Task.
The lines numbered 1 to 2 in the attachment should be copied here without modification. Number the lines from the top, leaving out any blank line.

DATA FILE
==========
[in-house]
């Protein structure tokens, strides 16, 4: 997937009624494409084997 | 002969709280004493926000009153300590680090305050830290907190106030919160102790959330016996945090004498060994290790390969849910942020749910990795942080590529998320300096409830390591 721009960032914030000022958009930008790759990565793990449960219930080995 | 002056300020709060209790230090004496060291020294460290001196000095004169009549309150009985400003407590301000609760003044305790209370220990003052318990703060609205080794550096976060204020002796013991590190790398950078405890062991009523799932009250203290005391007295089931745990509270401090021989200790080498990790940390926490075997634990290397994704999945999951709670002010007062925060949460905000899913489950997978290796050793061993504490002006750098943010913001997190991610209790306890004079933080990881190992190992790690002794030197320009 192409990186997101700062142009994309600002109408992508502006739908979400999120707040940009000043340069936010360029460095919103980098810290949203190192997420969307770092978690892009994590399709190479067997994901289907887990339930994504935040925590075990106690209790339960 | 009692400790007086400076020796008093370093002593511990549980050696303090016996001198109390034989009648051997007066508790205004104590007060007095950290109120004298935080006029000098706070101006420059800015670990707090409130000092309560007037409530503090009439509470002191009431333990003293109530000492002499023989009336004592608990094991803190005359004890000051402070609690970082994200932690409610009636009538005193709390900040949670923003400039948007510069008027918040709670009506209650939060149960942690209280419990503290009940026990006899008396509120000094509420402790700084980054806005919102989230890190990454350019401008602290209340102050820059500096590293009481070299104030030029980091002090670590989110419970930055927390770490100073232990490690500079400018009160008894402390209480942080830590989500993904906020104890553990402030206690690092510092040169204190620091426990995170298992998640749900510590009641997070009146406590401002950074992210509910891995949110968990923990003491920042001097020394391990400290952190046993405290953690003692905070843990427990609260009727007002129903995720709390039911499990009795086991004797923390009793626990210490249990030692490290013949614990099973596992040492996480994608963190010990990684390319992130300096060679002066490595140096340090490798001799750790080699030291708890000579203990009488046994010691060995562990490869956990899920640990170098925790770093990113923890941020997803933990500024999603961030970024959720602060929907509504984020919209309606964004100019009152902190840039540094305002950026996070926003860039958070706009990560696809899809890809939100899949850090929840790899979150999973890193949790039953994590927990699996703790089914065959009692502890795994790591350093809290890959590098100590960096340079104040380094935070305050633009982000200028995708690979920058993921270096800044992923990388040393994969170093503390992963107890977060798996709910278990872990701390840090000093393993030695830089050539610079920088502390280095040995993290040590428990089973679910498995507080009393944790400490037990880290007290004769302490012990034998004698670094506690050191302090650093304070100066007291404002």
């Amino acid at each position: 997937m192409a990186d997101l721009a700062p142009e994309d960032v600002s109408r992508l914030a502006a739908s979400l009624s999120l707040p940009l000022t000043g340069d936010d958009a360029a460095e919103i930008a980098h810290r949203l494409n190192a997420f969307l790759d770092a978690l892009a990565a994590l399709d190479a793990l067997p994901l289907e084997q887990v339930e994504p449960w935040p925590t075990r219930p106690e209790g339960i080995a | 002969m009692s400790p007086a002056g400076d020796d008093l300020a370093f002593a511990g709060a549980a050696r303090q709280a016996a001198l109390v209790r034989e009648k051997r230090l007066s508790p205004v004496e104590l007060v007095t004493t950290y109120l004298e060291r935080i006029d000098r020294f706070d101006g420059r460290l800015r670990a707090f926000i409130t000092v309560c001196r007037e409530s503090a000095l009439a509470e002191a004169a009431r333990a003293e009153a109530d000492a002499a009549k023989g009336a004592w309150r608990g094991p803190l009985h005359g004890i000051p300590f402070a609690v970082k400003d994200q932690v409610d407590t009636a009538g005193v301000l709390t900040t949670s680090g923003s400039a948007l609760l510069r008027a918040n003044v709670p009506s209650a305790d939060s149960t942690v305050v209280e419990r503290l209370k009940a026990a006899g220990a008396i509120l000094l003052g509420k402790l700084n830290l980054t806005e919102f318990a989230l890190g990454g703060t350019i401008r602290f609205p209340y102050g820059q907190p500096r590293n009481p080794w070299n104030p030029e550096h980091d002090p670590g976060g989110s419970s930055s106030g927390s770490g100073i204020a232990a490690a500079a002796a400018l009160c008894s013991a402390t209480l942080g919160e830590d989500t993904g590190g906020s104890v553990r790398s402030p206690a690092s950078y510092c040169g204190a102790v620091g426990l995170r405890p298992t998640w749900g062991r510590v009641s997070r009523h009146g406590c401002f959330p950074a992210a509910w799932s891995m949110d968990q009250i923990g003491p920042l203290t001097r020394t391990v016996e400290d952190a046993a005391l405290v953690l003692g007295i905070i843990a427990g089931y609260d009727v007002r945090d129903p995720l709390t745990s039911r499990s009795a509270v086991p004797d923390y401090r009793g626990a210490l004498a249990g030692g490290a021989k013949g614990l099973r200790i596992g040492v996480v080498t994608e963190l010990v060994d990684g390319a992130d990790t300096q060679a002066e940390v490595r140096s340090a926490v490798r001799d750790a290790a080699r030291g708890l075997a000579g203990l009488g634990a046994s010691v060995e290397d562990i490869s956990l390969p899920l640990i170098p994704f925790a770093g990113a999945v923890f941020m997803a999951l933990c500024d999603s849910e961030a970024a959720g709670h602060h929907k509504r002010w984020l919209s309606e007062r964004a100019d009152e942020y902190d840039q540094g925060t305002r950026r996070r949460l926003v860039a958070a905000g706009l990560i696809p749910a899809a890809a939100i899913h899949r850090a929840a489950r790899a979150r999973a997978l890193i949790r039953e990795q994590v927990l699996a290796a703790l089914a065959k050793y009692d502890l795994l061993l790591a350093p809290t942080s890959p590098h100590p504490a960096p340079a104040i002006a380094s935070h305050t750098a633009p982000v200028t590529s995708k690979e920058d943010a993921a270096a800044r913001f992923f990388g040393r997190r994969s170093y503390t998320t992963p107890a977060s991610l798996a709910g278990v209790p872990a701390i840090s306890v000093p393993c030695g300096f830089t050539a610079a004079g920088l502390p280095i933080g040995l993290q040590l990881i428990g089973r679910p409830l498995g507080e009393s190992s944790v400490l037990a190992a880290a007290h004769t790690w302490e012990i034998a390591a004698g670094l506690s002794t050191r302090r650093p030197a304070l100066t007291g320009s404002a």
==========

[in-house]
């Protein structure tokens, strides 16, 4: 997937009624494409084997 | 002969709280004493926000009153300590680090305050830290907190106030919160102790959330016996945090004498060994290790390969849910942020749910990795942080590529998320300096409830390591 721009960032914030000022958009930008790759990565793990449960219930080995 | 002056300020709060209790230090004496060291020294460290001196000095004169009549309150009985400003407590301000609760003044305790209370220990003052318990703060609205080794550096976060204020002796013991590190790398950078405890062991009523799932009250203290005391007295089931745990509270401090021989200790080498990790940390926490075997634990290397994704999945999951709670002010007062925060949460905000899913489950997978290796050793061993504490002006750098943010913001997190991610209790306890004079933080990881190992190992790690002794030197320009 192409990186997101700062142009994309600002109408992508502006739908979400999120707040940009000043340069936010360029460095919103980098810290949203190192997420969307770092978690892009994590399709190479067997994901289907887990339930994504935040925590075990106690209790339960 | 009692400790007086400076020796008093370093002593511990549980050696303090016996001198109390034989009648051997007066508790205004104590007060007095950290109120004298935080006029000098706070101006420059800015670990707090409130000092309560007037409530503090009439509470002191009431333990003293109530000492002499023989009336004592608990094991803190005359004890000051402070609690970082994200932690409610009636009538005193709390900040949670923003400039948007510069008027918040709670009506209650939060149960942690209280419990503290009940026990006899008396509120000094509420402790700084980054806005919102989230890190990454350019401008602290209340102050820059500096590293009481070299104030030029980091002090670590989110419970930055927390770490100073232990490690500079400018009160008894402390209480942080830590989500993904906020104890553990402030206690690092510092040169204190620091426990995170298992998640749900510590009641997070009146406590401002950074992210509910891995949110968990923990003491920042001097020394391990400290952190046993405290953690003692905070843990427990609260009727007002129903995720709390039911499990009795086991004797923390009793626990210490249990030692490290013949614990099973596992040492996480994608963190010990990684390319992130300096060679002066490595140096340090490798001799750790080699030291708890000579203990009488046994010691060995562990490869956990899920640990170098925790770093990113923890941020997803933990500024999603961030970024959720602060929907509504984020919209309606964004100019009152902190840039540094305002950026996070926003860039958070706009990560696809899809890809939100899949850090929840790899979150999973890193949790039953994590927990699996703790089914065959009692502890795994790591350093809290890959590098100590960096340079104040380094935070305050633009982000200028995708690979920058993921270096800044992923990388040393994969170093503390992963107890977060798996709910278990872990701390840090000093393993030695830089050539610079920088502390280095040995993290040590428990089973679910498995507080009393944790400490037990880290007290004769302490012990034998004698670094506690050191302090650093304070100066007291404002």